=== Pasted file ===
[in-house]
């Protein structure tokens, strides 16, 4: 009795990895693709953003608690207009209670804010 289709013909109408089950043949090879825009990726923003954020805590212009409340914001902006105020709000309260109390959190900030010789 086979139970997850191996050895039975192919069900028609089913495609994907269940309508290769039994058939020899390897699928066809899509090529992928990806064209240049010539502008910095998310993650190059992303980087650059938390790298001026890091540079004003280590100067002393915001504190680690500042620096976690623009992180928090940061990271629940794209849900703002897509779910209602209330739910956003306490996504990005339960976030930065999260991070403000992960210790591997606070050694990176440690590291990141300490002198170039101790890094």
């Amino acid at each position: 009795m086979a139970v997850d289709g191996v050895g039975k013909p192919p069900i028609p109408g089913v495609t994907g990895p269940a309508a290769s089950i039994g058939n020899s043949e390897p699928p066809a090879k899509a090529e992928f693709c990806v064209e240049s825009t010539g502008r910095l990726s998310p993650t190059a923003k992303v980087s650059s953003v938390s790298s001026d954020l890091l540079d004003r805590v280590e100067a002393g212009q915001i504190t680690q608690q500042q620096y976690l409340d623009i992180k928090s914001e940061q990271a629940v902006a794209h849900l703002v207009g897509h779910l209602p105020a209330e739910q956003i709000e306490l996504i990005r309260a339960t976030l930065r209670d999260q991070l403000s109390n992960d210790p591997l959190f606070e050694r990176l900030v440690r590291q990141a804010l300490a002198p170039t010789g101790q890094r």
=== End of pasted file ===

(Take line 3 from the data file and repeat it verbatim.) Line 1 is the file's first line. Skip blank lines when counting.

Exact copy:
């Amino acid at each position: 009795m086979a139970v997850d289709g191996v050895g039975k013909p192919p069900i028609p109408g089913v495609t994907g990895p269940a309508a290769s089950i039994g058939n020899s043949e390897p699928p066809a090879k899509a090529e992928f693709c990806v064209e240049s825009t010539g502008r910095l990726s998310p993650t190059a923003k992303v980087s650059s953003v938390s790298s001026d954020l890091l540079d004003r805590v280590e100067a002393g212009q915001i504190t680690q608690q500042q620096y976690l409340d623009i992180k928090s914001e940061q990271a629940v902006a794209h849900l703002v207009g897509h779910l209602p105020a209330e739910q956003i709000e306490l996504i990005r309260a339960t976030l930065r209670d999260q991070l403000s109390n992960d210790p591997l959190f606070e050694r990176l900030v440690r590291q990141a804010l300490a002198p170039t010789g101790q890094r």